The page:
Whenever I have a strangely difficult time, a scene with this painting comes up from the memories in my head and comforts me. And sometimes I complain.
God, the owner of all things, was under the love and care of humans for a short time. Could you remember those times and please show mercy to us when we humans are in such a difficult time?
And strangely, that picture was very comforting to me.
You might think of this picture whenever you feel tired, depressed, and empty in the splendid lives of stars and people shown 24 hours a day on Instagram or the media. Because, in fact, it is our real life. And because that's who we really are. Behind the splendor, there is a hidden pain. Have you ever felt depressed and thought that the visible is all?
I would like to see more works that make the invisible visible, like the painter Jacques Blanchard who painted this picture in 1631.
And I hope that there will be more mature people who know the true meaning and attitude of life to take care of themselves, take care of their surroundings, and take care of society to share their hearts more.
In reality, it is tough to console. How many people in the world can genuinely comfort that person at the level of their eyes? And as life gets busier and tougher, these messages of comfort and love seem to disappear more and more.
Perhaps the French painter is not so different from yours in our lives for today when the message of love and consolation long ago disappears. Couldn't it be that he wanted to comfort him by telling him to be brave and love him?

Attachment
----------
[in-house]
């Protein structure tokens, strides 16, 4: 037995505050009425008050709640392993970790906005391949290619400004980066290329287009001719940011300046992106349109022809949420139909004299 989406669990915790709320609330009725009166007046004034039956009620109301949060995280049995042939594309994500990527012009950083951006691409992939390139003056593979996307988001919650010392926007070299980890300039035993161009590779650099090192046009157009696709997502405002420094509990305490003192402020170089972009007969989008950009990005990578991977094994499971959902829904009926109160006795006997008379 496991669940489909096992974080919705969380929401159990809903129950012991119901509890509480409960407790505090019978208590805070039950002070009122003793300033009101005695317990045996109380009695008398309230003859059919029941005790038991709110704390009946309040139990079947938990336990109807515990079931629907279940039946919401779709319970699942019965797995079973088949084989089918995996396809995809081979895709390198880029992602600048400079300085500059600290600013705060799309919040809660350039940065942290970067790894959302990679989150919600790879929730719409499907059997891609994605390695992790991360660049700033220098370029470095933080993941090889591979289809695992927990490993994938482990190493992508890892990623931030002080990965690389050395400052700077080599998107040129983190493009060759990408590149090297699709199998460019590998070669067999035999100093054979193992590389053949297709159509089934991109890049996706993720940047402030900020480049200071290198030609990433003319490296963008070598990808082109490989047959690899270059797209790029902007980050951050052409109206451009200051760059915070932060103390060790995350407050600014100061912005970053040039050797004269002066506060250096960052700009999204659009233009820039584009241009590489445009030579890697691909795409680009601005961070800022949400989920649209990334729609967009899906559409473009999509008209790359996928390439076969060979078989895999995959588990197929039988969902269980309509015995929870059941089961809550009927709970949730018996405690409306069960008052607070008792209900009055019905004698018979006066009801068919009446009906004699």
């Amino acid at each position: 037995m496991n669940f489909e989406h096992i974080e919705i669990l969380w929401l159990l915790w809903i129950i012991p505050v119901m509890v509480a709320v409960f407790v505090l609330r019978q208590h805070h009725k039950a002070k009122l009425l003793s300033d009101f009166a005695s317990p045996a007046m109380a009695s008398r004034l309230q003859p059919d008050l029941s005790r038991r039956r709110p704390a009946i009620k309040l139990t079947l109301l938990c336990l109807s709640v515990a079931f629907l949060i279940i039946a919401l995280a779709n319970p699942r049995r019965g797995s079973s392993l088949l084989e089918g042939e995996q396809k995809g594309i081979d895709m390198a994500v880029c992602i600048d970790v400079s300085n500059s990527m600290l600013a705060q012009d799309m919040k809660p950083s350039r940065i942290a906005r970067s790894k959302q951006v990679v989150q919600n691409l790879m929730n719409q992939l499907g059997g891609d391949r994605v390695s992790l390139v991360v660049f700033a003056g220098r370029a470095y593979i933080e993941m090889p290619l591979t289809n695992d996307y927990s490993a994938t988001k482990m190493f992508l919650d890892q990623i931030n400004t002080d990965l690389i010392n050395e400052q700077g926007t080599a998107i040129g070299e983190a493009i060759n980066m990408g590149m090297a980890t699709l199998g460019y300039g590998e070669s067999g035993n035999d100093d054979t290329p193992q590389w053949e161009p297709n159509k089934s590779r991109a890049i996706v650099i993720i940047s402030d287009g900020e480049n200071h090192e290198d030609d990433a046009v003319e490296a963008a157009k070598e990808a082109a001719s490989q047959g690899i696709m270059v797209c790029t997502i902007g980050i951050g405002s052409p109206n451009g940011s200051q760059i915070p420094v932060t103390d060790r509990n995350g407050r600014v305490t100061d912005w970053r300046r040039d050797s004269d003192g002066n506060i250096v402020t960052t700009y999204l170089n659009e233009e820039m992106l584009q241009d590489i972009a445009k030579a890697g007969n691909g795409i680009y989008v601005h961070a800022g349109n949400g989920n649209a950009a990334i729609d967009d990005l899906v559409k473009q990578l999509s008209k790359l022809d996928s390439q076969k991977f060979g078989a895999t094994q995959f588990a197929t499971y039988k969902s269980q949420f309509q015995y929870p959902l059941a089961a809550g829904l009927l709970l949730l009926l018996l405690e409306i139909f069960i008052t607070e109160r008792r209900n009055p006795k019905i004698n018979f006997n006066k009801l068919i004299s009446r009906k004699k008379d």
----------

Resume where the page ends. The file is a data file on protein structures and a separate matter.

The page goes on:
One hundred years ago, the Spanish Flu ravaged the world for over three years. The Spanish Flu is a flu that first appeared in 1918 and killed between 25 and 50 million people worldwide in two years.
Historic demographer Dr. Svenn-Erik Mamelund attempted to study this. He looked at patients in psychiatric wards in Norway from 1872 to 1929. And they found that the number of hospitalized patients for mental disorders caused by influenza increased 7.2-fold in the six years following the Spanish flu epidemic.
The background of the period from 1918 to 1920, when we were suffering from the aftermath of the war and the Spanish Flu, is in many ways similar to the way we are suffering from the coronavirus today. It can be seen that not only the physical illness caused by Corona but also the psychological and psychological pain must be treated.
We suffered from the coronavirus last year, but this year we got the vaccine again and wanted to return to daily life, but then again, we found out about the existence of the delta mutant virus. Lately, I've heard the ambulance so often that I can't believe it. I am comforted by thinking of a painting by an artist 400 years ago at this time of exhaustion. And I also hope to draw such a picture that can give comfort.